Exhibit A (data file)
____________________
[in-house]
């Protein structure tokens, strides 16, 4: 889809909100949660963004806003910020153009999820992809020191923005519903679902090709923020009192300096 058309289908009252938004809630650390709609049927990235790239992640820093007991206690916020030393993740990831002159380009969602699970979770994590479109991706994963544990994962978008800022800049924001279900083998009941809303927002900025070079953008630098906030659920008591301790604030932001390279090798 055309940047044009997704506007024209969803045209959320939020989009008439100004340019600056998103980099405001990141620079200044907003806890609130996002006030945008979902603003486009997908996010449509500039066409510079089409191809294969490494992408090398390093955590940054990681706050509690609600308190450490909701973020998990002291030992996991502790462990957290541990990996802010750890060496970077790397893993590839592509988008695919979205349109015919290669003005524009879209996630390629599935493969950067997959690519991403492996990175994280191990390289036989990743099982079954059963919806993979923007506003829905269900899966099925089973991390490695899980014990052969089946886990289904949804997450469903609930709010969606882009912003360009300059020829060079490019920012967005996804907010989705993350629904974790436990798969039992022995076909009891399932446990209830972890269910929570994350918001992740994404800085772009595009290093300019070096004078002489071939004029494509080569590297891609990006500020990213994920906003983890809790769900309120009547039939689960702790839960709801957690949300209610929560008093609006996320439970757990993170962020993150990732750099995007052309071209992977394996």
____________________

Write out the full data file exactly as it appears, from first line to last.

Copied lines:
[in-house]
């Protein structure tokens, strides 16, 4: 889809909100949660963004806003910020153009999820992809020191923005519903679902090709923020009192300096 058309289908009252938004809630650390709609049927990235790239992640820093007991206690916020030393993740990831002159380009969602699970979770994590479109991706994963544990994962978008800022800049924001279900083998009941809303927002900025070079953008630098906030659920008591301790604030932001390279090798 055309940047044009997704506007024209969803045209959320939020989009008439100004340019600056998103980099405001990141620079200044907003806890609130996002006030945008979902603003486009997908996010449509500039066409510079089409191809294969490494992408090398390093955590940054990681706050509690609600308190450490909701973020998990002291030992996991502790462990957290541990990996802010750890060496970077790397893993590839592509988008695919979205349109015919290669003005524009879209996630390629599935493969950067997959690519991403492996990175994280191990390289036989990743099982079954059963919806993979923007506003829905269900899966099925089973991390490695899980014990052969089946886990289904949804997450469903609930709010969606882009912003360009300059020829060079490019920012967005996804907010989705993350629904974790436990798969039992022995076909009891399932446990209830972890269910929570994350918001992740994404800085772009595009290093300019070096004078002489071939004029494509080569590297891609990006500020990213994920906003983890809790769900309120009547039939689960702790839960709801957690949300209610929560008093609006996320439970757990993170962020993150990732750099995007052309071209992977394996």